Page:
The Words of the Lewis Family

Time Out in the Science-Religion debate

Richard Lewis
October 17, 2005

The centuries-old debate between religion and science is currently focused, at least here in the United States, on the theory of evolution. It is generating a great deal of excitement, sound-bytes and fury on both sides.

Sorry to spoil the fun, but I would like to call a "time-out" on behalf of science so it can get its edifice in order before returning to the fray.

Modern science, as currently constituted, is a house divided: it is of two minds about the nature of probability. Starting with the classical concepts of Newton, science has elaborated a discipline that has had an extraordinary impact on our culture. And there is yet more to come. Genetics, with its child-of-God [hand-of-God?] manipulations of the genome, is opening up possibilities for good or ill at least on a par with that of nuclear energy.

Modern genetics has given us a good description, at least in broad outline, of what happened over the last 4 billion years of life on Earth. The great debate about evolution, these days at least, is about how and why it happened. If pressed, a geneticist will put this in high-concept form as: "Random, chance-and-accident changes to the genome sifted and selected by the necessities of Darwinian survival."

This is where we can put a finger on the schizophrenia afflicting modern science. The kind of probability that evolutionists are talking about is classical probability -- the coin-toss variety we are familiar with.

Suppose you throw a coin on a classical table and get a head. The probability that the second coin is also a head is 50%, as is the probability for a third or fourth coin, etc. This is the kind of classical probability that lies behind the "random chance-and-accident" of evolutionary thought. This is where any evolutionist who "reads beyond his field" starts to feel uncomfortable, for the classical concept of probability has been affected by physics and chemistry because it was found to be totally inadequate.

The quantum revolution, which has been going on now for over a century, has many strange and wonderfully weird aspects to it. But, at heart, it is basically a whole new way of looking at probability. For instance, in classical science, natural law determines what happens. In the new science, natural law determines the probability of what happens. In the classical view, probability is a result, while in the new science it is a cause. A subtle difference, it might seem, but one with enormous ramifications.

Secondly, quantum probability is more subtle than coin-toss variety. It can only be quantified and measured by numbers that have a size and a direction. So, for instance, a quantum probability can have a negative direction to it. It is only at the final step where probability becomes actuality, that these complex numbers collapse and can be measured with regular numbers, such as 50% (which, incidentally, is considered to have a direction of zero).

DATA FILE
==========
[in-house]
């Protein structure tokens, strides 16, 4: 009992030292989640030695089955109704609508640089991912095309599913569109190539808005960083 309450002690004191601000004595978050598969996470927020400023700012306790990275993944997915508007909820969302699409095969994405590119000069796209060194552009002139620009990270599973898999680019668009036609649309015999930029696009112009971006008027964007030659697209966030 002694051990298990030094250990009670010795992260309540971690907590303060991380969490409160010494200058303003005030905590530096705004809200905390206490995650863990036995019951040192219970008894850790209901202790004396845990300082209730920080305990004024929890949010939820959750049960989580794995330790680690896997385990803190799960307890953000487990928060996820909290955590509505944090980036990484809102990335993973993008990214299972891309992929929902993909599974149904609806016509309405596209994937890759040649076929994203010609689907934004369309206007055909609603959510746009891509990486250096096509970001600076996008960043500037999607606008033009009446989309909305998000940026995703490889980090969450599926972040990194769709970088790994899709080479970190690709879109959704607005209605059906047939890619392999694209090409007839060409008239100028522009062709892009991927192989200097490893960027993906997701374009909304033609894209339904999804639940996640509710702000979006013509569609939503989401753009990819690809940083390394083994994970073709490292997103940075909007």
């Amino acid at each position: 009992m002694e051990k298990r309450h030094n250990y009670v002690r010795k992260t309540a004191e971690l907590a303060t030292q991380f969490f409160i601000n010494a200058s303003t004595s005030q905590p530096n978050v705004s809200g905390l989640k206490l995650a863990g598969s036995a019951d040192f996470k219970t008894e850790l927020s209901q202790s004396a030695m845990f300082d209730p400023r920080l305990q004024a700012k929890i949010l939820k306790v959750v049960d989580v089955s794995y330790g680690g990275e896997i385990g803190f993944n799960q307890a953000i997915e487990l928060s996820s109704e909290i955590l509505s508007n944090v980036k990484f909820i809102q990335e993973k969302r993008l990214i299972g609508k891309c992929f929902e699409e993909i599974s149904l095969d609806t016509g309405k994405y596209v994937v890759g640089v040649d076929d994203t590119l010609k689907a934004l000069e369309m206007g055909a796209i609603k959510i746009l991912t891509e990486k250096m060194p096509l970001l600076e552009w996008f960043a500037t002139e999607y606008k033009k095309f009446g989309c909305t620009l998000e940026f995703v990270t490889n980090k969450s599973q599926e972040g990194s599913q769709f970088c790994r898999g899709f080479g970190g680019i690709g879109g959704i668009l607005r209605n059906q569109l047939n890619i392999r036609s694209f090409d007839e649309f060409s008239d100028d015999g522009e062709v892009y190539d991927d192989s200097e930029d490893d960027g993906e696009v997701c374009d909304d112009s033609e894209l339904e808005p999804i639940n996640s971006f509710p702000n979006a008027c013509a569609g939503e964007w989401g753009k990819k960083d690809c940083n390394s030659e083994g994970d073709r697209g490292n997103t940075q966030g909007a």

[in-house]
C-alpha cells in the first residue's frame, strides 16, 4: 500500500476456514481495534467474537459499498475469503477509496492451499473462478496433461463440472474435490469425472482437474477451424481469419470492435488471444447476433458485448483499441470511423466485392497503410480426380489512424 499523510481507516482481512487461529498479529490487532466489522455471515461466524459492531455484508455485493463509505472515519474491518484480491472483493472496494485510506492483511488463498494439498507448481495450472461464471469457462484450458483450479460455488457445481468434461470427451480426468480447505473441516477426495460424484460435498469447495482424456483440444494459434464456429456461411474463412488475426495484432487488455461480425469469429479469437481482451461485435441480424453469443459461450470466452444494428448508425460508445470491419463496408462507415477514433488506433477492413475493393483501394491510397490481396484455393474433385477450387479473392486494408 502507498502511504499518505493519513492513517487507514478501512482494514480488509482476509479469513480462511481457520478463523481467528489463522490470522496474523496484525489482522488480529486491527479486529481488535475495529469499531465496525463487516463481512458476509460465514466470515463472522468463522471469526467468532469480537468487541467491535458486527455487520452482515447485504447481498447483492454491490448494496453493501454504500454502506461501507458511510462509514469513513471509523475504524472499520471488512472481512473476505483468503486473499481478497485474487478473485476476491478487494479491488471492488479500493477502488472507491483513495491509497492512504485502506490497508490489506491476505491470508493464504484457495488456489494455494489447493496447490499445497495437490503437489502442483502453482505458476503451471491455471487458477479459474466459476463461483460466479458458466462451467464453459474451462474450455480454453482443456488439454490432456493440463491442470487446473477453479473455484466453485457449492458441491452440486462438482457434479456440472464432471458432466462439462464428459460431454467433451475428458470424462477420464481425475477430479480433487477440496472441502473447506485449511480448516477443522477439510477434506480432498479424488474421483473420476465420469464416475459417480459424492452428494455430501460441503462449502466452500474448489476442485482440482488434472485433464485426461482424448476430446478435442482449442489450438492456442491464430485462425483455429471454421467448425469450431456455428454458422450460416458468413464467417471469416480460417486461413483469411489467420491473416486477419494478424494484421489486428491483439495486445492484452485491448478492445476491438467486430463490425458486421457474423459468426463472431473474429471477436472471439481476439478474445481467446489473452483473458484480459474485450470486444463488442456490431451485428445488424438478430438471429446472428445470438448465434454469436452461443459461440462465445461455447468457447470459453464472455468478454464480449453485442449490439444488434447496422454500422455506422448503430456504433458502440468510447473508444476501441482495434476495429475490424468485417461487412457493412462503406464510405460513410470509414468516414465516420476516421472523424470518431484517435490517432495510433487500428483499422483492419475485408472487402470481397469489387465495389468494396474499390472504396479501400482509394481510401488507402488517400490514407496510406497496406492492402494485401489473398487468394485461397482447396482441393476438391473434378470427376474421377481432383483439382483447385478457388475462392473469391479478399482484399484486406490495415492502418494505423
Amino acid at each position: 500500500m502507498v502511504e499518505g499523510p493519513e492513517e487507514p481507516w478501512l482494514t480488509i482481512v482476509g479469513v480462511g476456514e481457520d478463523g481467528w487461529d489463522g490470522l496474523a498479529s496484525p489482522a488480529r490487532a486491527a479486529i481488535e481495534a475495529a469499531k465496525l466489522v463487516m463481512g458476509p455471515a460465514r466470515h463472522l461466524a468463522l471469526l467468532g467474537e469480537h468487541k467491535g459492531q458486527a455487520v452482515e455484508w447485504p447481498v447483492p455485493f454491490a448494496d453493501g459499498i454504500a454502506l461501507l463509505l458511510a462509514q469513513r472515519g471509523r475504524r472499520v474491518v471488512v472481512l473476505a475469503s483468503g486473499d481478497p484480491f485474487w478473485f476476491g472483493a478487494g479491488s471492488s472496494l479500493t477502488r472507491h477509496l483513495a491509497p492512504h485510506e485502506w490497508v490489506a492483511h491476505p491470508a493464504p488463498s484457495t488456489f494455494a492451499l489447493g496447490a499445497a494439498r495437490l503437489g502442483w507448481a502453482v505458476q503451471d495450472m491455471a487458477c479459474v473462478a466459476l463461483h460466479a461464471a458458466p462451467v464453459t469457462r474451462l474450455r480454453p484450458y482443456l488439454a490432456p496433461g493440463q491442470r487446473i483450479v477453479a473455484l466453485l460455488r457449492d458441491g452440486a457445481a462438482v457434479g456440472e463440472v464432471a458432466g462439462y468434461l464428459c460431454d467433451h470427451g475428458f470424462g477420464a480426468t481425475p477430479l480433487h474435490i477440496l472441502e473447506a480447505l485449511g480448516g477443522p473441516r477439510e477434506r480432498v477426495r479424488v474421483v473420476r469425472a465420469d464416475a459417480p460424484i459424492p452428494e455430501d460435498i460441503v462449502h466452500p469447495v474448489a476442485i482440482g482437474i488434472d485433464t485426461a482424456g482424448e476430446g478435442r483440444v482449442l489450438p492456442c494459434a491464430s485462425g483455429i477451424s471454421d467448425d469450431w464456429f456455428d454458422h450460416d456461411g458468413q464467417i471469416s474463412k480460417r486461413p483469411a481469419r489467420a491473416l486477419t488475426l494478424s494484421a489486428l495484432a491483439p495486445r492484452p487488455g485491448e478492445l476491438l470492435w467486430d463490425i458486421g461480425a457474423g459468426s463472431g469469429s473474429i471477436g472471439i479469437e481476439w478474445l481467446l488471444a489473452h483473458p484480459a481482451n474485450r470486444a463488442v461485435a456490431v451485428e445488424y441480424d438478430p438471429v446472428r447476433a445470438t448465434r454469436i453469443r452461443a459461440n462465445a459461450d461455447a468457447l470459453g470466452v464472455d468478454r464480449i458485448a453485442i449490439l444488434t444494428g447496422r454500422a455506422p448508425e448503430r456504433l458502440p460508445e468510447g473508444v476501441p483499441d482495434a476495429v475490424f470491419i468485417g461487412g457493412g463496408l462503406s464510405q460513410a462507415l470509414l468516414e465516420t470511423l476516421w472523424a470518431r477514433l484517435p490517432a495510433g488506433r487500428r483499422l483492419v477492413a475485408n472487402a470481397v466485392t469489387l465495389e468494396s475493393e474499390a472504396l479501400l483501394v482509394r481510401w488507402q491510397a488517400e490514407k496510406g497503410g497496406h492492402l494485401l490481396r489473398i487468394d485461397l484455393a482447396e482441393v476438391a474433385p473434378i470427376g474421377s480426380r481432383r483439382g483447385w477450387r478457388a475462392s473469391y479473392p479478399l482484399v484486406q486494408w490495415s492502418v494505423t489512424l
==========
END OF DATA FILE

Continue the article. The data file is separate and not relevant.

Quantum probability underlies all of the other stuff you might have encountered as "quantum weirdness."

Lastly, quantum probability is not at all like the coin-toss variety. Throw a coin on a quantum table (the real world, not the world of appearances) and you find two types of behavior -- neither of which is the familiar, classical one in use by evolutionists. There is the gregarious type (technically, the Bose-Einstein statistics): if the first coin is heads, the second coin is 100% heads, so is the third and fourth, etc. (If the first toss was tails, so are all the others.)

Then there is the exclusive type of probability (technically Fermi statistics). If the first coin is heads, the second coin is 100% tails. The third, fourth and fifth etc., all stand on their edges or refuse to stay on the table as the probability of either heads or tails is now exactly zero.

So why didnít you hear about all this before, you might wonder. The excuse is, basically, that the quantum weirdness disappears, is hidden, when lots of things and large amounts are taken into consideration. This is mmnno obvious as otherwise classical science would never have been as successful as it is. Classical concepts of probability are, however, totally inadequate and wrong when describing, for instance, the structure of atoms or molecules. Totally. Yet the changes in the genome that have obviously occurred in the lineage of life on earth are anything but the massive and huge. They mmnno changes in single--though large--molecules.

The classical abolitionist assumes, however, that these changes were directed by classical probability. However, classical probability cannot even explain the hydrogen atom, yet it is claimed that it can explain the subtle shifts in the genome involved in evolution. I call this presumptuous! It is certainly without a shred of evidence.

So please, religion, give science a break, a time-out, to apply quantum probability to genetic consideration. Then we will be back to debate you.

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